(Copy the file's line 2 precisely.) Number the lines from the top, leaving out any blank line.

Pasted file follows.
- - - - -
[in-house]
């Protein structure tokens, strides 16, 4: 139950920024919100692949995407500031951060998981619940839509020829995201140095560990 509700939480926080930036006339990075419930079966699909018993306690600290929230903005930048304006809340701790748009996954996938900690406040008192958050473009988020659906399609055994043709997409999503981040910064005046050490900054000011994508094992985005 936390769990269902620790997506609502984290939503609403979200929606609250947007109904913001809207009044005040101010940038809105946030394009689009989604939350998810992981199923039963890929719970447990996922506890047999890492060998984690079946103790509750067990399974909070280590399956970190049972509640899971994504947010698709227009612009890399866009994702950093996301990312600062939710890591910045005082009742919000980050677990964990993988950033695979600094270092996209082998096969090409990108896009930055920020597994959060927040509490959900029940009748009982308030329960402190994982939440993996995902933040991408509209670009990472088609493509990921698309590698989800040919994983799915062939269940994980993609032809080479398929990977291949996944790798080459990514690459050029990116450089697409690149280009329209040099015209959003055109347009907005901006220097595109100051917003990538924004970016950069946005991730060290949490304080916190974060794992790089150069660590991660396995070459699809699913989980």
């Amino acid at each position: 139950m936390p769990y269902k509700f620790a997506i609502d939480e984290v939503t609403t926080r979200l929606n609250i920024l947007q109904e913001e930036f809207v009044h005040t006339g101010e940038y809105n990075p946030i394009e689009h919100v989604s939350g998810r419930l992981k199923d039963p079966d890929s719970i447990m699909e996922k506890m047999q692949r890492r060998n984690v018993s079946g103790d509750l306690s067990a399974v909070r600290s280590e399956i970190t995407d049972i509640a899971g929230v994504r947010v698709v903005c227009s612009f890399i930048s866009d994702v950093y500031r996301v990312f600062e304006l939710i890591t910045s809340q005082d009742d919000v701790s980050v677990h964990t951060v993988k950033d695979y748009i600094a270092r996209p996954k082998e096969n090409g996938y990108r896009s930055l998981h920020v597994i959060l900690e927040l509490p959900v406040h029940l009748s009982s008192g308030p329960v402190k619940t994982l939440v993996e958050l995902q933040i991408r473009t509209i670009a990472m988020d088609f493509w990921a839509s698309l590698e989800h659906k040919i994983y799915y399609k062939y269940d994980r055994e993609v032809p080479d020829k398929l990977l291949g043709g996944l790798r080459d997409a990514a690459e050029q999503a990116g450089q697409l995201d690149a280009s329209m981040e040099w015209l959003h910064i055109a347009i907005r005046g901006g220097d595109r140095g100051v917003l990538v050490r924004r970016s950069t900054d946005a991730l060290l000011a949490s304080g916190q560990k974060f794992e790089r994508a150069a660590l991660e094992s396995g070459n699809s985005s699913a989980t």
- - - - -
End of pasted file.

């Protein structure tokens, strides 16, 4: 139950920024919100692949995407500031951060998981619940839509020829995201140095560990 509700939480926080930036006339990075419930079966699909018993306690600290929230903005930048304006809340701790748009996954996938900690406040008192958050473009988020659906399609055994043709997409999503981040910064005046050490900054000011994508094992985005 936390769990269902620790997506609502984290939503609403979200929606609250947007109904913001809207009044005040101010940038809105946030394009689009989604939350998810992981199923039963890929719970447990996922506890047999890492060998984690079946103790509750067990399974909070280590399956970190049972509640899971994504947010698709227009612009890399866009994702950093996301990312600062939710890591910045005082009742919000980050677990964990993988950033695979600094270092996209082998096969090409990108896009930055920020597994959060927040509490959900029940009748009982308030329960402190994982939440993996995902933040991408509209670009990472088609493509990921698309590698989800040919994983799915062939269940994980993609032809080479398929990977291949996944790798080459990514690459050029990116450089697409690149280009329209040099015209959003055109347009907005901006220097595109100051917003990538924004970016950069946005991730060290949490304080916190974060794992790089150069660590991660396995070459699809699913989980």